First, it saved face for Banner and Lombardi on the Richardson trade. The spark lit by Hoyer focused attention away from the trade and on winning. Had the team not won immediately, players would have fallen victim to the obvious feeling outside the locker room that the front office had tanked the season to set up 2014. Hoyer played a monumental role in keeping together the room.
Second, Hoyer’s stellar play legitimized Lombardi’s “genius” with Banner, and more importantly, with Haslam, who had his doubts.
Third, Hoyer’s spark hurt the credibility of Chudzinski and Turner with their bosses. A couple weeks after Hoyer’s season ended with an ACL tear, Turner reflected, “Brian’s production really surprised us.”
What I would give to be a fly in the owner’s box when Lombardi discussed that comment with Banner and Haslam as the coaches kept trotting Weeden and then Campbell out there, game after miserable game.
One question always baffled me: Why did it take so long for the Browns to bring in another quarterback after Hoyer went down? My conclusion: Banner and Lombardi must have looked at the coaches and shrugged: “You guys had Hoyer No. 3. Now go ahead and win with your No. 1 and No. 2.”
When I asked about the coaches’ handling of the quarterbacks, Haslam chuckled and turned to Banner. Banner’s response strained credibility. “I don’t have any second guessing of their utilization and teaching of the quarterbacks and the order that they played them in,” he said.
Now, does anybody believe that Haslam and Banner would trust the coaches further on franchise-changing quarterback decisions after whiffing on Hoyer? Not with Lombardi reminding them of it.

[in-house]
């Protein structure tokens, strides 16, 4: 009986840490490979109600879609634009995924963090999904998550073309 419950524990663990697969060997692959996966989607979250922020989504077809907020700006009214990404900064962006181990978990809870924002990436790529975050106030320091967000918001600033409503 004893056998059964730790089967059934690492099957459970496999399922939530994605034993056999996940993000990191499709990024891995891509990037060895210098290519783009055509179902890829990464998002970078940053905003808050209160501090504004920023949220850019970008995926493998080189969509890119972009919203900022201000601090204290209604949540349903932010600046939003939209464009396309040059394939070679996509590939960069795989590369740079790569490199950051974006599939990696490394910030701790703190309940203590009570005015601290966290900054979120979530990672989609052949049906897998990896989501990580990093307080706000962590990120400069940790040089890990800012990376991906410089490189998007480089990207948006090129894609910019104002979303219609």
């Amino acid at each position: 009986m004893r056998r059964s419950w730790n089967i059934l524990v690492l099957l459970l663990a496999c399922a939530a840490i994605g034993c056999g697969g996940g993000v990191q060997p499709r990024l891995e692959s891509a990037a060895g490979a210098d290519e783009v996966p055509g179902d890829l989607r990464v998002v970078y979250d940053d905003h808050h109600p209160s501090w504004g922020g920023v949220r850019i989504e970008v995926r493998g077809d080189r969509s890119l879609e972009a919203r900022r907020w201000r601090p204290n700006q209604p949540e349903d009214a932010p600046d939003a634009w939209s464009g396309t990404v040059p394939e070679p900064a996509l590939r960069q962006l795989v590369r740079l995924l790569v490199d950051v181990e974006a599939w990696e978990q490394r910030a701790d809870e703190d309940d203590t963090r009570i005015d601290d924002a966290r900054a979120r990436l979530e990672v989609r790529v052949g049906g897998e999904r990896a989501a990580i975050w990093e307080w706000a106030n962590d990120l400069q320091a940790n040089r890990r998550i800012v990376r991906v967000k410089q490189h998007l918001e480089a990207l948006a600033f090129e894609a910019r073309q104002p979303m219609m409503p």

Another Belichick limb: The end result is that Lombardi has been empowered as the loudest voice in the newest coaching search. Truth is, he was intricately involved in last year’s search – even though he had not been introduced yet as the GM.
All the leading candidates had ties to Lombardi. When they all passed on Haslam’s millions, Chudzinski became the Browns’ fourth option – fifth if you count Nick Saban as No. 1. Chud got the nod, partly because his agent, Jimmy Sexton, is a long-time friend/associate of Lombardi.
So now it is looking as if Lombardi will pull off another coup – bringing in McDaniels, Belichick’s present offensive coordinator, as coach. McDaniels happens to be another Sexton client.
I suppose the selling point on McDaniels’ 11-17 record as Denver Broncos head coach in 2009-10 will be that he has learned many things from his first experience and will, like Belichick, benefit immensely from them.
We’ve heard that before. We very well could be looking at another Belichick-spawned GM and another Belichick-spawned head coach.
Yes, these are the same old Browns.
Happy New Year.
|Tony Grossi covers the Browns for ESPN 850 WKNR, ESPN 1540 KNR2 and www.espncleveland.com. |
He has covered the Browns with distinction since 1984 and is one of 46 voters for the National Football League Hall of Fame. Email your “Hey Tony” questions to firstname.lastname@example.orgFollow Tony on Twitter @tonygrossi